RIO DE JANEIRO - Eleven oil firms paid more than $900,000 (S$112,0000) each to enter an auction next month for rights to explore Brazil's huge deepwater Libra field, authorities said Thursday. International giants such as Britain's BP and BG Group, as well as American firm ExxonMobil chose to stay away, according to National Petroleum Agency (ANP) chief Magda Chambriard.
The list features several titans of the oil industry, including China National Corporation, Anglo-Dutch Shell, Petrobras, France's Total, China National Offshore Oil Corporation and Chinese-Spanish Repsol/Sinopec, an ANP statement said.
Also taking part in the October 21 auction are Japan's Mitsui, India's ONGC Videsh, Portugal's Petrogal and Malaysia's Petronas. Chambriard said she had expected about 40 companies to bid for Libra. "Now, there is an international context," she noted.
The enormous Libra oil prospect, found in 2010, marked the largest oil discovery in Brazilian history.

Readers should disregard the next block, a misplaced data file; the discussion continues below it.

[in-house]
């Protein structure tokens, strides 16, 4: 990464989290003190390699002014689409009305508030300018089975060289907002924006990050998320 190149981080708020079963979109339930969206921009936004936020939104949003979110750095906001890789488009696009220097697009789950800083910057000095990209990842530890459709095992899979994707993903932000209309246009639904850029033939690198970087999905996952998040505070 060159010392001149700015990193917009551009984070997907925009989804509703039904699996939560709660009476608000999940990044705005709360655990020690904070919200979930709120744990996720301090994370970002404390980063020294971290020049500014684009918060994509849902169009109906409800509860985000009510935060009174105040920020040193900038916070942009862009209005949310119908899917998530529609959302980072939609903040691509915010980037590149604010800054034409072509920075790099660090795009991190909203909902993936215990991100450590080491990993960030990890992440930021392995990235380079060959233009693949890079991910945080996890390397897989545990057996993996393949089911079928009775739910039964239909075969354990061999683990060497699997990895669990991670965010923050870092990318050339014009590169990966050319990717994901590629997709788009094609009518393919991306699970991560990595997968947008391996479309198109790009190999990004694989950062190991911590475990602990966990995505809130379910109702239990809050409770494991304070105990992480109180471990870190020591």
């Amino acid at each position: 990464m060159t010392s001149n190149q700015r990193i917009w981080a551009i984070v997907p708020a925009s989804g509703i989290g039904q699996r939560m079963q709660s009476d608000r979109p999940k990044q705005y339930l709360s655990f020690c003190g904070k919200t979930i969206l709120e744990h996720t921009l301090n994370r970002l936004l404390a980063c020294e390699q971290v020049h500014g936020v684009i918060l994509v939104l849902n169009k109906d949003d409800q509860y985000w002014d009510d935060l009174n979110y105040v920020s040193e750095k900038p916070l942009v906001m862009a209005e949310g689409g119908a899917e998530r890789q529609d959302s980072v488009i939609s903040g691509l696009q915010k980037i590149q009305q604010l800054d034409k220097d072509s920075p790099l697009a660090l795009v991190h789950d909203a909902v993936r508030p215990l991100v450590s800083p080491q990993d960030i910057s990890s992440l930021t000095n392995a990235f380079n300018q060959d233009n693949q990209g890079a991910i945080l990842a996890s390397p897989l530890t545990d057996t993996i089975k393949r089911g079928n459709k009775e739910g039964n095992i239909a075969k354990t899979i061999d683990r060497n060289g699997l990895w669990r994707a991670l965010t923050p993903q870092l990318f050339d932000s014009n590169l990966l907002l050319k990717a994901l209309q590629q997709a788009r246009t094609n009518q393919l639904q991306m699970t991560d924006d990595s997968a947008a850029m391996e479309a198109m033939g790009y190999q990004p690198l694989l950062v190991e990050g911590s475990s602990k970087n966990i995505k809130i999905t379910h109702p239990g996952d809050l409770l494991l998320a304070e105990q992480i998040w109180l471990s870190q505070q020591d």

It is believed to hold between eight and 12 billion barrels of recoverable oil, and covers an area of 1,500 square kilometers (600 square miles) in ultra deep oil fields.
The auction will be for a 35-year non-renewable concession to work the field.
It will be the first to be held under a 2010 production-sharing law aimed at tightening government control over the huge offshore oil reserves. That law included "an option for excessive government intervention, with a monopolistic role for Petrobras, a high demand for national content and all this frightens the investor," energy expert Adriano Pires told the G1 news portal.
The sale will be won by the company or consortium that offers the largest share of output to the Brazilian government.